I'm using UTF-8 as the character set when connecting with SQL Assistant but it seems to have trouble exporting the en dash. I get a SPA character or double blank instead. It works if I switch to ASCII which doesn't make much sense because I thought ASCII was a subset of UTF-8.
Anyone else experience this or have a solution?
If Windows-1252 single-byte characters were (incorrectly) loaded by a session that specified or defaulted to ASCII client character set, then the Windows "en dash" would be stored essentially unchanged as x'96' in a LATIN column or U+0096 in a UNICODE column, versus the "correct" U+2013 equivalent (which could not be stored in a TD LATIN column). If you then query as ASCII, again the single-byte characters are essentially unchanged and you get back x'96'; so everything appears on the surface to be correct.
But if you ask for translation to UTF-8, the internal value is interpreted as the "Start of Guarded Area" control character. It's also interpreted as this control character internally in the collation sequence (for sorting and ordering).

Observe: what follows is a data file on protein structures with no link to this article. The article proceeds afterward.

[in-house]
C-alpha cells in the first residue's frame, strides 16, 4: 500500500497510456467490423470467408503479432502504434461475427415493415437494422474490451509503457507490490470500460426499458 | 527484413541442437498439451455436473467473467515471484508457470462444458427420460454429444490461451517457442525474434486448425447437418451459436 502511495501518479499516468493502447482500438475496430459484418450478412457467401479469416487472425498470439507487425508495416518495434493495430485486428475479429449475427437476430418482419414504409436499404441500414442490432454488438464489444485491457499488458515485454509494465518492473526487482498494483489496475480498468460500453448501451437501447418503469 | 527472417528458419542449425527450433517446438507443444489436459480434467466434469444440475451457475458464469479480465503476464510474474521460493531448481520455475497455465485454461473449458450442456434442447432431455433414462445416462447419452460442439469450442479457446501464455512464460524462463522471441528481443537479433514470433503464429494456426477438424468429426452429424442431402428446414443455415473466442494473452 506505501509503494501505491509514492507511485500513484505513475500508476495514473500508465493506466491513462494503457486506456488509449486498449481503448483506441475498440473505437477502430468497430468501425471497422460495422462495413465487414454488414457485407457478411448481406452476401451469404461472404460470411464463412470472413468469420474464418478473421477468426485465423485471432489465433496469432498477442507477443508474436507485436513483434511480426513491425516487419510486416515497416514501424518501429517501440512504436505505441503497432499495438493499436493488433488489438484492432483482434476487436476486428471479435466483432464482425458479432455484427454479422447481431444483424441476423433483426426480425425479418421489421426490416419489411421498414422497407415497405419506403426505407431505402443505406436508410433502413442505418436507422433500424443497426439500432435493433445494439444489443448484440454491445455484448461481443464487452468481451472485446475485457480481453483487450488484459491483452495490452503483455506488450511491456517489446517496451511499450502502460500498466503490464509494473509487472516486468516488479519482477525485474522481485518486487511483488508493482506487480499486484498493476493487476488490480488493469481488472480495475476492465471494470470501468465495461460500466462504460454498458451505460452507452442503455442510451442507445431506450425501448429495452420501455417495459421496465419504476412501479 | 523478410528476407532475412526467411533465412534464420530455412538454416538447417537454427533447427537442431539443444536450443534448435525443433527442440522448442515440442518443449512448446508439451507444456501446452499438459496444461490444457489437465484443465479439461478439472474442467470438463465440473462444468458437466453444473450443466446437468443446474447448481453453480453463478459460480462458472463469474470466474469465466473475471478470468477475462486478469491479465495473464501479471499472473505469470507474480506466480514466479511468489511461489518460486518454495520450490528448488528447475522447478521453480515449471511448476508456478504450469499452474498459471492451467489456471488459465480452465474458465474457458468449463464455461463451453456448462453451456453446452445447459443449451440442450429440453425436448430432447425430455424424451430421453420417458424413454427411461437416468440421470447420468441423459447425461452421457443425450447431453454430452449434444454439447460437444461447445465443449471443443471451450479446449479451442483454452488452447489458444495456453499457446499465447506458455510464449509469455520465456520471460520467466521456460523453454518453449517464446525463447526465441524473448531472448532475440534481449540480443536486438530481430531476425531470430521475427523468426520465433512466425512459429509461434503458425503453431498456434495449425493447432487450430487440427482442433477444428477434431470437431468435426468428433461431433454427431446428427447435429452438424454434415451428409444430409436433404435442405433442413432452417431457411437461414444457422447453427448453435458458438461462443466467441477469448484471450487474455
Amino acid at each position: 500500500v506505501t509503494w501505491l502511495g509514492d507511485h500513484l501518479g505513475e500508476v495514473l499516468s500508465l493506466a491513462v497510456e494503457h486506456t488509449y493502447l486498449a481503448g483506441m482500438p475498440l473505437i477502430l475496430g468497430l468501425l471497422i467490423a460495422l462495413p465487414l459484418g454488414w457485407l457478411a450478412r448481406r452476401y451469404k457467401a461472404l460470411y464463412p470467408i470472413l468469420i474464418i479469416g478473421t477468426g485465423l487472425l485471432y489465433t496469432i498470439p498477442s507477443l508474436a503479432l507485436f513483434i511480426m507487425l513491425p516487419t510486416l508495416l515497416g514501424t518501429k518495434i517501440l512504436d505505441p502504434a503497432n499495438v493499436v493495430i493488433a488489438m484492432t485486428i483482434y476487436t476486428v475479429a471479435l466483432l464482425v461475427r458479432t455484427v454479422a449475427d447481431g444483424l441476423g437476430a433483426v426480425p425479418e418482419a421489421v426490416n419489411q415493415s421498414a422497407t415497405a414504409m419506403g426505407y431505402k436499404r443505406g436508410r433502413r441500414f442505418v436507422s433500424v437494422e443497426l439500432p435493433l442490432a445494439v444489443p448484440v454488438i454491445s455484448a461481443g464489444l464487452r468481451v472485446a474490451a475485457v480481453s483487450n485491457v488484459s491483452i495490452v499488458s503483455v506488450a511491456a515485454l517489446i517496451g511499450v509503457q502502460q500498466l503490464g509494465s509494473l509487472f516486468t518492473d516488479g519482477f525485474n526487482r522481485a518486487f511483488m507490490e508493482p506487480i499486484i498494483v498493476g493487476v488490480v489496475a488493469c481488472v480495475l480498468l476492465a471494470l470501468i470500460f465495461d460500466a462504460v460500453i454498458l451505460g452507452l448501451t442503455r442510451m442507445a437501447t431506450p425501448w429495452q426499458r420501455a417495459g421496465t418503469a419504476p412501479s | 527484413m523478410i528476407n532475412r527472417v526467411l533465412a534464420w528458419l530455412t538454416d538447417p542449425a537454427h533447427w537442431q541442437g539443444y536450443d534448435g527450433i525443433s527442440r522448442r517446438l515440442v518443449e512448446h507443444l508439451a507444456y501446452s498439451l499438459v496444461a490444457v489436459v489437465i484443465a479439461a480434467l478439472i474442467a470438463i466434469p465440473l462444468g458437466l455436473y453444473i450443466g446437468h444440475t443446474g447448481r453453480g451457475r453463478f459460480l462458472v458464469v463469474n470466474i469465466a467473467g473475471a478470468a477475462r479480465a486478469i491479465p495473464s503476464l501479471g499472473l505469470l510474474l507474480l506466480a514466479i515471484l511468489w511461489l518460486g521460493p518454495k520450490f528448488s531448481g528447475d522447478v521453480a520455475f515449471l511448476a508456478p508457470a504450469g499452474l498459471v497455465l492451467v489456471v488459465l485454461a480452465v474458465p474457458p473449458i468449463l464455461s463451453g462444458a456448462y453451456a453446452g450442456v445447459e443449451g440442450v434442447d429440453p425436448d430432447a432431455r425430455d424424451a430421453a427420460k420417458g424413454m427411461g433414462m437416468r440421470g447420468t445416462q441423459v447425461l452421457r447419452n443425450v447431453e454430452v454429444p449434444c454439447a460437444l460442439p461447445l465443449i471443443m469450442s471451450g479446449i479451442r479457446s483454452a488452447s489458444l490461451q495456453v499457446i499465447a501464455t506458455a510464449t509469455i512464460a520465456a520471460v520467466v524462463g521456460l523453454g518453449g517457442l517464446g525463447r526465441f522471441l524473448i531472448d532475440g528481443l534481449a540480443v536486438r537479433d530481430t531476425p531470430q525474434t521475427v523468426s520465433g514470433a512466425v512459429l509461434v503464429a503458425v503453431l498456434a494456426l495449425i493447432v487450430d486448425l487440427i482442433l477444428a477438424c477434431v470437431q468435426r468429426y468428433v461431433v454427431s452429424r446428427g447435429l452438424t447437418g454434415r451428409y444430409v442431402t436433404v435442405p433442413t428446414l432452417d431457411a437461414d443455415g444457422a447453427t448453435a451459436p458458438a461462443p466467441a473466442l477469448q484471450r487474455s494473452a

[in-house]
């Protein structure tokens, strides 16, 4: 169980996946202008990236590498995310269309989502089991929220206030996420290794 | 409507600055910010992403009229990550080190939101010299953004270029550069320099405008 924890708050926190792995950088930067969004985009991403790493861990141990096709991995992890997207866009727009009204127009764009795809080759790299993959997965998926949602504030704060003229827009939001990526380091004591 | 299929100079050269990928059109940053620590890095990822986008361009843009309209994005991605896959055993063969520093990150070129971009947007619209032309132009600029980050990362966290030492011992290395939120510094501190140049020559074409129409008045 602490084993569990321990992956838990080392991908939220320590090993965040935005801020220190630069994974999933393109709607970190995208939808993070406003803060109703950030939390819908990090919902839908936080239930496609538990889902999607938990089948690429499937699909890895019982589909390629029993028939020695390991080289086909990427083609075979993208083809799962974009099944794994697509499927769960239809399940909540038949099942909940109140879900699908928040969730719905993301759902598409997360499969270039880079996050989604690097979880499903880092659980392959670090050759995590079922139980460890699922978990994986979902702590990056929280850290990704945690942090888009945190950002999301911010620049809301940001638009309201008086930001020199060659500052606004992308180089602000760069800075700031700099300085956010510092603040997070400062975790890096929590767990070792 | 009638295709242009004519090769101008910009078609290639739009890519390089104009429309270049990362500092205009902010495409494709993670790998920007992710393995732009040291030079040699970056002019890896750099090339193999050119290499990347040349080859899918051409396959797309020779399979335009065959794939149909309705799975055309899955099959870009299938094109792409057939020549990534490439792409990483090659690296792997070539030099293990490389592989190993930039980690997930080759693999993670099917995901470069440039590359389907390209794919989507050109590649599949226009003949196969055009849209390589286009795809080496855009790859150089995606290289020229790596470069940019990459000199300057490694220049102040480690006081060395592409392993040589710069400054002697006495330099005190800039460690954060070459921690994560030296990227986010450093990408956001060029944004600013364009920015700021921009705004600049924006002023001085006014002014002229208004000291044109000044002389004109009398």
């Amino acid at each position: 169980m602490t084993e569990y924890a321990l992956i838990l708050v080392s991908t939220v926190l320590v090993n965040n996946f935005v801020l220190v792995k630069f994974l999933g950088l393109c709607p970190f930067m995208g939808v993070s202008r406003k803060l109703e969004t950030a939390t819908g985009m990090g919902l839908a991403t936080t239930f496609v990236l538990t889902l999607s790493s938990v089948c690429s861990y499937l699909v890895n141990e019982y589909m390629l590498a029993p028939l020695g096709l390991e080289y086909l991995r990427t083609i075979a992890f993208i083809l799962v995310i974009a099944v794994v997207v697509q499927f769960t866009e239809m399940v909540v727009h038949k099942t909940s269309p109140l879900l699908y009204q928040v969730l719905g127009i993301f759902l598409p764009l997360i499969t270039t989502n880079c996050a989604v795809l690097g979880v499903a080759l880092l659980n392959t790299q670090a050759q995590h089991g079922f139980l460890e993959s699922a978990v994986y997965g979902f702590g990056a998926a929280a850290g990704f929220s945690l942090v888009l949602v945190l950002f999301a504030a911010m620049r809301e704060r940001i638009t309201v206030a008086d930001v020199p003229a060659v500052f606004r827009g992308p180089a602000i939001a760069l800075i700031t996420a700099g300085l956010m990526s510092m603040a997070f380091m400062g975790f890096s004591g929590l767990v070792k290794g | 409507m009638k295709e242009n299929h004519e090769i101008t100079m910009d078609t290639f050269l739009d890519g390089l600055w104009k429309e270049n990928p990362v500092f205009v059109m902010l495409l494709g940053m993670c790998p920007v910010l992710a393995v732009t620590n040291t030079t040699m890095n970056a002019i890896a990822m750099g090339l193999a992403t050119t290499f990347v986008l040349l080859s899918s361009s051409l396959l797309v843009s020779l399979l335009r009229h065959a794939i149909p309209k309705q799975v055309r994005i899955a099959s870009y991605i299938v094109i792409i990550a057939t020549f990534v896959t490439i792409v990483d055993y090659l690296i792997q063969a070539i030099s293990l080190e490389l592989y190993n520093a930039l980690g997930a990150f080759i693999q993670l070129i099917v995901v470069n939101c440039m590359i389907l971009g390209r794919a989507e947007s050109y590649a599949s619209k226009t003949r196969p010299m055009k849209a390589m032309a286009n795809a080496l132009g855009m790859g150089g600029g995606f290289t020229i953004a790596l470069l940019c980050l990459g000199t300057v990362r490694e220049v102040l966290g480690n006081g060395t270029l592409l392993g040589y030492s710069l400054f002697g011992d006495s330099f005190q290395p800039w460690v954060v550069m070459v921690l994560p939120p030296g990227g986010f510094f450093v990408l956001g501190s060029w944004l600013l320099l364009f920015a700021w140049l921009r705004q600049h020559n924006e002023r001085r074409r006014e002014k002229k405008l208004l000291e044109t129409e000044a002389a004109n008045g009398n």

Is there any workaround? Is there a character set I should be using as the default when connecting? What is the benefit to UTF-8 over ASCII? I'm really not very clear on what the session character set does compared to setting columns in tables as LATIN vs UNICODE. If anyone could explain it or point me in the right direction for documentation that would be awesome. Thanks.
If non-ASCII data is incorrectly loaded as ASCII to a LATIN column, a potential workaround is to query it as ASCII. The combination of ASCII / LATIN involves no translation, so the display will generally appear "correct" as long as the user interface uses the same character set as the source. A better solution would be to load and store the data correctly.
In the general case, the Session Character Set should accurately describe the data being sent or received by the client, and the database will attempt to translate that to the internal storage format (Teradata-specific LATIN or Teradata UNICODE subset) indicated by the column attribute.
On the other hand, many client applications or APIs already deal with Unicode characters internally and handle the translation to and from whatever "locale" is specified for the user interface. So we can use standard UTF8/UTF16 encodings for transmission rather than having the database do character set translation, and this has become the preferred approach in most cases (not just when working with Teradata).
There is an "International Character Set Support" manual that explains how this works in more detail.